1,25-Dihydroxyvitamin D increases the gene expression of enzymes protecting from glucolipotoxicity in peripheral blood mononuclear cells and human primary endothelial cells
Besides its classical function as an orchestrator of calcium and phosphorus homeostasis, vitamin D also affects insulin secretion and tissue efficiency. A number of studies have consistently reported the inverse relationship between vitamin D deficiency and type 2 diabetes. Activation of certain metabolic pathways and down-stream transcription factors may protect from glucolipotoxicity and their targeted activation – e.g. by vitamin D – might explain the detrimental role of vitamin D deficiency in diabetes. The aim of the study was to quantify gene and protein expression of selected enzymes involved in the protection from glucolipotoxicity, specifically glyoxalase 1 (GLO1), and other enzymes with antioxidant activity – hemoxygenase (HMOX), thiamin pyrophosphokinase (TPK1) and transketolase (TKT), under normo- and hyperglycemic conditions and upon addition of vitamin D in peripheral blood mononuclear cells (PBMCs) and human umbilical vein endothelial cells (HUVEC). The results of our study indicate that the active form of vitamin D regulates gene expression of enzymes opposing the harmful effect of glucolipotoxicity whose activities appear to be suppressed by hyperglycemia. However, we were unable to confirm this effect on protein expression. While we cannot speculate on the effect of vitamin D on diabetes itself our results support its role in the protection against existing glucolipotoxicity therefore possibly translating into the prevention of development of diabetic complications.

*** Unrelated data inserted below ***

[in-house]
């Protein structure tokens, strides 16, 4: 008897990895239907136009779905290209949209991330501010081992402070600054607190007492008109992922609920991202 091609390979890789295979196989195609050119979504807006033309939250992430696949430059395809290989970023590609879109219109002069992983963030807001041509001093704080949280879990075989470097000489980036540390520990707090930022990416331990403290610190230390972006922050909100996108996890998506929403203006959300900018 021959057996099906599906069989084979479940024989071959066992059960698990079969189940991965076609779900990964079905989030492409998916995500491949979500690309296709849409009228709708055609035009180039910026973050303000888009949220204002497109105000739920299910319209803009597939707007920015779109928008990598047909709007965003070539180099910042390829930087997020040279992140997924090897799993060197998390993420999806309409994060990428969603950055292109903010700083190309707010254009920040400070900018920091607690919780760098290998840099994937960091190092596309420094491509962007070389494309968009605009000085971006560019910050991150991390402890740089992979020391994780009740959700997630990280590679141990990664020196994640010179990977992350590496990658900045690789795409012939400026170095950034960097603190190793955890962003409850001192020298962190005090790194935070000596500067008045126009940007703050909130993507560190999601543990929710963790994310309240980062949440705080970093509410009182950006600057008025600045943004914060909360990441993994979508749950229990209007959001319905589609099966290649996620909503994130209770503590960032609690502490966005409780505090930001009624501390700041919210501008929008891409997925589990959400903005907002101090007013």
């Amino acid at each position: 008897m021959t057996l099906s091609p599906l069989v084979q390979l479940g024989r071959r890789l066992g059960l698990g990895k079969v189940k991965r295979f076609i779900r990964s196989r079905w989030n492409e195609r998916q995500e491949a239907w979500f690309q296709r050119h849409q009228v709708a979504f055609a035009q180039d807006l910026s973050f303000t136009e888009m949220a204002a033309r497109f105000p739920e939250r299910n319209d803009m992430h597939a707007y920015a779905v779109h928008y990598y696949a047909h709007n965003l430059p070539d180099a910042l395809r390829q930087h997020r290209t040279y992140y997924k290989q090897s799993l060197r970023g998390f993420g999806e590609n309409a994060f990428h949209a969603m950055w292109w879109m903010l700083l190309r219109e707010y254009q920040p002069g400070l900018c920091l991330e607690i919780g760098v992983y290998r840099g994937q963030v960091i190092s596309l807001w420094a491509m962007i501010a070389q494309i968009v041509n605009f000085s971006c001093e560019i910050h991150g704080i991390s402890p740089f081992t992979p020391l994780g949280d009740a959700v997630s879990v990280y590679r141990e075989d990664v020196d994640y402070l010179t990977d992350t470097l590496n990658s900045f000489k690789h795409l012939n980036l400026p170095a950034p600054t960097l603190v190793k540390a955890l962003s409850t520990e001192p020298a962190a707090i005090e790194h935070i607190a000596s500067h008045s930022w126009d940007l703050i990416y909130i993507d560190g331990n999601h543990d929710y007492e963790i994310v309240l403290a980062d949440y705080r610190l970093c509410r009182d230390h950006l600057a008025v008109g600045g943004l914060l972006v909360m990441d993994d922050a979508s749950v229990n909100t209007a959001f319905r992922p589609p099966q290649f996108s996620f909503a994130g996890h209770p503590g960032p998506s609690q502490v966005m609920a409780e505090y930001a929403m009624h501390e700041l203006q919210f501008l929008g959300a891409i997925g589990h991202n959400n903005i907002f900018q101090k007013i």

- This article is part of the themed collection: The Maillard reaction in food and nutrition